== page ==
By Dev K. Mishra, M.D.
President, Sideline Sports Doc
Can helmet design reduce the risk of concussion in football? Short answer: yes. Dr. Steven Rowson and colleagues recently published a study in the Journal of Neurosurgery to evaluate concussion risk and concussion rates using two different helmet designs. This study, along with others, shows that improvements in helmet design can reduce concussion risk as compared against each other.
The researchers placed accelerometers inside commercially available football helmets to measure various types of impact and rotational movements. Nearly 2000 players at 8 Division 1 NCAA football programs participated, and data was collected from 2005 through 2010. Two types of Riddell football helmets were tested: the VSR4 and the Revolution. The data showed that players wearing the VSR4 helmet sustained 8.37 concussions per 100,000 head impacts, and players wearing the Revolution helmet sustained 3.86 concussions per 100,000 head impacts. In other words the players wearing the Revolution helmets had a 53.9% reduced concussion risk compared to players wearing the VSR4 helmet. That’s a huge improvement.
Some limitations of the study
With respect to the youth and high school football player I would caution against taking the concussion numbers literally. We know conclusively that concussion rates are different in high school or youth football as compared to college players. The young brain responds differently to impact, and certainly the nature of the impact is drastically different in Div 1 college players. Additionally, the VSR4 helmet is an older model and not sold by Riddell today. Finally, I would have liked the authors to at least comment on the key differences in the design of the two helmets that they feel contributed to the reduced concussion risk with the Revolution helmet.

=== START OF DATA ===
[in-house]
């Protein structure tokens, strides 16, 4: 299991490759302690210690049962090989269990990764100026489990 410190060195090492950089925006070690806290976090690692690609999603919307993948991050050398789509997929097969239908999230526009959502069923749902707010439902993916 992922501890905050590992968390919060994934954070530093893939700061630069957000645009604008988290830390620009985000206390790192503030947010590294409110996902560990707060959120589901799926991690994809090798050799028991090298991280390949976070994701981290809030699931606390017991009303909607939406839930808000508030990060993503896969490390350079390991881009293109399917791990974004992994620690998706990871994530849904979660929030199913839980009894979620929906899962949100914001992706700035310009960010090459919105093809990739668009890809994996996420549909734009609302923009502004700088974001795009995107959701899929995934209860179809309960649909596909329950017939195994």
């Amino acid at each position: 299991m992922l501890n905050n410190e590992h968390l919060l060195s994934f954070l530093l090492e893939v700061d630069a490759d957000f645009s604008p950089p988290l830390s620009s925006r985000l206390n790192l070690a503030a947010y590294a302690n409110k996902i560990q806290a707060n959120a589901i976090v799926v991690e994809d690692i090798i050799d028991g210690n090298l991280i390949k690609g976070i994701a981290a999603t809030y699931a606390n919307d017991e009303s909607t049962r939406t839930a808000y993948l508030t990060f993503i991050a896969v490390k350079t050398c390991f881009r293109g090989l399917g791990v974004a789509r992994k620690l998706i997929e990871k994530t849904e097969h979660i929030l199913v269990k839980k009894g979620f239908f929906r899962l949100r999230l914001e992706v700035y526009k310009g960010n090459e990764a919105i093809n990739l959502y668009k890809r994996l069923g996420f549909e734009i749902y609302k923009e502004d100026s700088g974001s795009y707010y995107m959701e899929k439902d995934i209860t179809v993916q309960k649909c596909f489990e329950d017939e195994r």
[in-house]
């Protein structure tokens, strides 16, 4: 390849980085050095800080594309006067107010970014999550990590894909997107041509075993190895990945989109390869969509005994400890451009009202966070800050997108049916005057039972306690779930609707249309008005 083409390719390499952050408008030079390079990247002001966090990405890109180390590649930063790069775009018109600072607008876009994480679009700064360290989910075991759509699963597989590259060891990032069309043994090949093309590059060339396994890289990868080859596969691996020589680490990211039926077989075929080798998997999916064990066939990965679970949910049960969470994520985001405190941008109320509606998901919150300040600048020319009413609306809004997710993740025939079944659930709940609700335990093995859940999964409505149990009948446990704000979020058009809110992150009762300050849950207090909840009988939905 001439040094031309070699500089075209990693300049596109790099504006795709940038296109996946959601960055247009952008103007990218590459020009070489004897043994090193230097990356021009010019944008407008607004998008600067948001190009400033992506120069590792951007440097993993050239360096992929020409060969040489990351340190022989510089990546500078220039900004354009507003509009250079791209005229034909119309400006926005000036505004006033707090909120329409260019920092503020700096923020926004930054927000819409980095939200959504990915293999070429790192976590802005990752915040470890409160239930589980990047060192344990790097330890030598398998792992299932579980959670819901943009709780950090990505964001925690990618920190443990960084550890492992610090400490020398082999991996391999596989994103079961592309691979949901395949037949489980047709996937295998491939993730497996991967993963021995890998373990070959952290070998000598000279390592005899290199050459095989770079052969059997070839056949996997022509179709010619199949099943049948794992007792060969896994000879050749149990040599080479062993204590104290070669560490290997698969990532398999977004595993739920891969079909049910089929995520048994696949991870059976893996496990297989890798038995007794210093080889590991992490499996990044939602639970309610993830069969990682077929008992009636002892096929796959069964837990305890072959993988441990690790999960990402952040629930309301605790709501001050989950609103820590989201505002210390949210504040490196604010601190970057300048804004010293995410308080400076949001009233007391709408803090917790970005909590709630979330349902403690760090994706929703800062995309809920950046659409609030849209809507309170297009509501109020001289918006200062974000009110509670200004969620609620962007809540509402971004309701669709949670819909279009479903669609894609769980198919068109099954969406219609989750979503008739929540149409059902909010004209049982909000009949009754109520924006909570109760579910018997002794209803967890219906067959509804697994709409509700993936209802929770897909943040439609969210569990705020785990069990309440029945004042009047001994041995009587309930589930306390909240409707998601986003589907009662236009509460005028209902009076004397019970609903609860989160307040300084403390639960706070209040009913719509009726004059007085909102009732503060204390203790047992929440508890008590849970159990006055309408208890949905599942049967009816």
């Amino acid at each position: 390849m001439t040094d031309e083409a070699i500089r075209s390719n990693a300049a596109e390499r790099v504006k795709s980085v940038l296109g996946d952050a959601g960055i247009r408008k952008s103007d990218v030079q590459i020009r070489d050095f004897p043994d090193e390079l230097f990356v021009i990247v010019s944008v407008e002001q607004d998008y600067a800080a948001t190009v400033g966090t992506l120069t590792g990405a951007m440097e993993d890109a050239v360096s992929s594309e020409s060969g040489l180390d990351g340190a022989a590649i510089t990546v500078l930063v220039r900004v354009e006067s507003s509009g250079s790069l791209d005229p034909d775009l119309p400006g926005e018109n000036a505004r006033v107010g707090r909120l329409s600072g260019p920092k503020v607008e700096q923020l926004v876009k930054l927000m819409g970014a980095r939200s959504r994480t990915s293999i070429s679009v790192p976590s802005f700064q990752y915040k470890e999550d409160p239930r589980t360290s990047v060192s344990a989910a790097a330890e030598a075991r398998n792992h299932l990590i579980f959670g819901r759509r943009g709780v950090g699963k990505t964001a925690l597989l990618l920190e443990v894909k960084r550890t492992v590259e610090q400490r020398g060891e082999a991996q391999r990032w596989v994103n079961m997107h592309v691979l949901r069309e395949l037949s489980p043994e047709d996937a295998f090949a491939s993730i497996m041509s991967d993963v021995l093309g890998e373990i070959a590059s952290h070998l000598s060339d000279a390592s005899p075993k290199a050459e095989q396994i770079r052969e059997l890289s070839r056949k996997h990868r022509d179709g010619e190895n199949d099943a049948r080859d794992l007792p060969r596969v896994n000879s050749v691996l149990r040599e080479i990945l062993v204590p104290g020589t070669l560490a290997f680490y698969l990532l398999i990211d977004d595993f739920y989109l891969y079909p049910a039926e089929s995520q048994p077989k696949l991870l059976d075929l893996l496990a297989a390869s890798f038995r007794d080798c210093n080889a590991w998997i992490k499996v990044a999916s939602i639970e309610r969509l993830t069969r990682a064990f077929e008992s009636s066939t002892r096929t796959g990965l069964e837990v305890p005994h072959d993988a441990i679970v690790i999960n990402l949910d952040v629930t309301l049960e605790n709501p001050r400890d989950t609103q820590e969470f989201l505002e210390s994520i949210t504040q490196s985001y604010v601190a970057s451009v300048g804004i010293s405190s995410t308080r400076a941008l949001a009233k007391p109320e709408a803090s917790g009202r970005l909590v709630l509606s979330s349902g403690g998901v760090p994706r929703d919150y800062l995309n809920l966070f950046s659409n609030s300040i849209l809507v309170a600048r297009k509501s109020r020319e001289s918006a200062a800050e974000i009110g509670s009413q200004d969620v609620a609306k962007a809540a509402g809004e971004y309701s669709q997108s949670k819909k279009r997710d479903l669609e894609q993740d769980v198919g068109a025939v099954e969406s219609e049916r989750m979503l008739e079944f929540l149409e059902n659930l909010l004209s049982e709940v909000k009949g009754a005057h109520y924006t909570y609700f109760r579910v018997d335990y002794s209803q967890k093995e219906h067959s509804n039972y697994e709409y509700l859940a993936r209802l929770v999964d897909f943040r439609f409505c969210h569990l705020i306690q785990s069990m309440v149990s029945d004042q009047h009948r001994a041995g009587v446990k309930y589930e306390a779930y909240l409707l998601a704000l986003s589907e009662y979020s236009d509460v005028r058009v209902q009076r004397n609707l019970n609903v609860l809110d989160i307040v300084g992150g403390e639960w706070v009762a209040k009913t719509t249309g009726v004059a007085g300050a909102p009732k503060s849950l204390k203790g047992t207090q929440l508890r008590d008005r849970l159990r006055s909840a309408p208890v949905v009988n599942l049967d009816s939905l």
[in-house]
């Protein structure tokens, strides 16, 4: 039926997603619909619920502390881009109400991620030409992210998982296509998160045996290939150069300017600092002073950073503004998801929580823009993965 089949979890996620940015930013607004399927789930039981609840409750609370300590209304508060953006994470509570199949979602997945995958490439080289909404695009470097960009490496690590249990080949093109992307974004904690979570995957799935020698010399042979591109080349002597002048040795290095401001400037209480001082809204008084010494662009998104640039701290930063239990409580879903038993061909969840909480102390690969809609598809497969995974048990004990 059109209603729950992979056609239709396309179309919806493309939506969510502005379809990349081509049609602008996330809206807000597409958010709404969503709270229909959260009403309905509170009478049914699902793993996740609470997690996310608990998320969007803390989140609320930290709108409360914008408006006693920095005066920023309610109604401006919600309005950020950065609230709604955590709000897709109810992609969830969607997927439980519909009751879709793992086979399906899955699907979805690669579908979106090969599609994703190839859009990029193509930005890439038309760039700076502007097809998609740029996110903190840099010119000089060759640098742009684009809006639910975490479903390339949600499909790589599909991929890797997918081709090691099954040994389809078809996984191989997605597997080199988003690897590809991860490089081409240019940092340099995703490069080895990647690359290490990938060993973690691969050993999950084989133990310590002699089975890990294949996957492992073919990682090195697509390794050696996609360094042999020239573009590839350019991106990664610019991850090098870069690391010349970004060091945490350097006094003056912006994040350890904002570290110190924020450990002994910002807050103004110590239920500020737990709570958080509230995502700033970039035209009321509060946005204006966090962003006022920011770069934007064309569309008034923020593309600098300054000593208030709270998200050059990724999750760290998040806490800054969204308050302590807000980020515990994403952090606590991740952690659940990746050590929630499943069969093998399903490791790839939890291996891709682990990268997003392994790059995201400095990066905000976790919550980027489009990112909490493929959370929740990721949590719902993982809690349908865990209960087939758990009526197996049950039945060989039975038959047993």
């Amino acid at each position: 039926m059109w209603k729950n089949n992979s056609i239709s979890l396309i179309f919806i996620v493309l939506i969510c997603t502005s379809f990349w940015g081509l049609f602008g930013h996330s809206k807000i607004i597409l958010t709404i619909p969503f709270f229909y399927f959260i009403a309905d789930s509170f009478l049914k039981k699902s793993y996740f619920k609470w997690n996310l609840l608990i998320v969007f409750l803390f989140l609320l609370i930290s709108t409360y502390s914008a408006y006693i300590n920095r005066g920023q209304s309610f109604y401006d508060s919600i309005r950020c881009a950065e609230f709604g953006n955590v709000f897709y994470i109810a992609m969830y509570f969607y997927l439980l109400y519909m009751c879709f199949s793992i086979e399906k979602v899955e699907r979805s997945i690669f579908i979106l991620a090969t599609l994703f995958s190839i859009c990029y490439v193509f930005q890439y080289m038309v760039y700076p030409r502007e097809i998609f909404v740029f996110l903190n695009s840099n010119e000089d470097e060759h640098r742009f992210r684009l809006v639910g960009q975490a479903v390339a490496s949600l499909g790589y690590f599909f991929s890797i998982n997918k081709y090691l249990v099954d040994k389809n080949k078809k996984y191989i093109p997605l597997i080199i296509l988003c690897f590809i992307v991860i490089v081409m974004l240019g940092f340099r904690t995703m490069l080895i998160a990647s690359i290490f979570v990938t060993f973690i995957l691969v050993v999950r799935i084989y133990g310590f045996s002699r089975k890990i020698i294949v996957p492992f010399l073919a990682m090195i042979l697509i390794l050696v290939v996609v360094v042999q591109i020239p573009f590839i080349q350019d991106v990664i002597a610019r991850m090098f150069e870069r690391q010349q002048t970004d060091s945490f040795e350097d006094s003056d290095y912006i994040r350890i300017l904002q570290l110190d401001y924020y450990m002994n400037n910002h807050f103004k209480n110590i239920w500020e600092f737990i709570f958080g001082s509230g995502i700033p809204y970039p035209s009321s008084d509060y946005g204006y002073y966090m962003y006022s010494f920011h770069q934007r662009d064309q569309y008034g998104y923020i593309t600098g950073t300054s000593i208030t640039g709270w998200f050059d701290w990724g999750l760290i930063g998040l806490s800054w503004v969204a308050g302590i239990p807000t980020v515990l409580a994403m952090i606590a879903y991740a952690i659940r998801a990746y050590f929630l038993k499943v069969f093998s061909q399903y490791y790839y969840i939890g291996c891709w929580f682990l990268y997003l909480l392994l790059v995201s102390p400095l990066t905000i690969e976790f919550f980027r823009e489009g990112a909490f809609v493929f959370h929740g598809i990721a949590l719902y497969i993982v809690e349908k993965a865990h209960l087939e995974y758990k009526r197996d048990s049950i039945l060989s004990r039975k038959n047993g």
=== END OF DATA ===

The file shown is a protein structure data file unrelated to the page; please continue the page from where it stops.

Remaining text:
Take-Home Message: modern helmet design can reduce concussion injury risk
As I look at the design of the two helmets it appears to me that there are two key differences that could account for the reduced injury rate. First, the latest Revolution helmet foam liner is 40% thicker than the VSR4. Intuitively I would think that dissipates impact forces better than a thinner liner. Second, the offset portion of the helmet extends far forward on the chin in the Revolution compared to the VSR4. I am not an engineer but it seems to me that this would change the point of force in front impacts and could further reduce brain impact. Taking this idea even further, the newest model from Riddell called the 360 has removed the screws from the front forehead portion of the helmet, essentially creating a crumple zone with the facemask similar to a car’s front bumper. This should go one step further to reduce concussion risk from front impact. I have not seen published data to support that statement, it’s just my opinion.
Helmet Design Innovation Will Continue
I think we will see several innovations in the next few years designed to have the helmet absorb more of the impact forces and reduce force transmitted to the brain. Helmets from several manufacturers have design characteristics that can make a positive difference in reducing concussion rates. When combined with new rules on tackling and improved tackling technique I would expect that we will start seeing reduced concussion rates in our young players.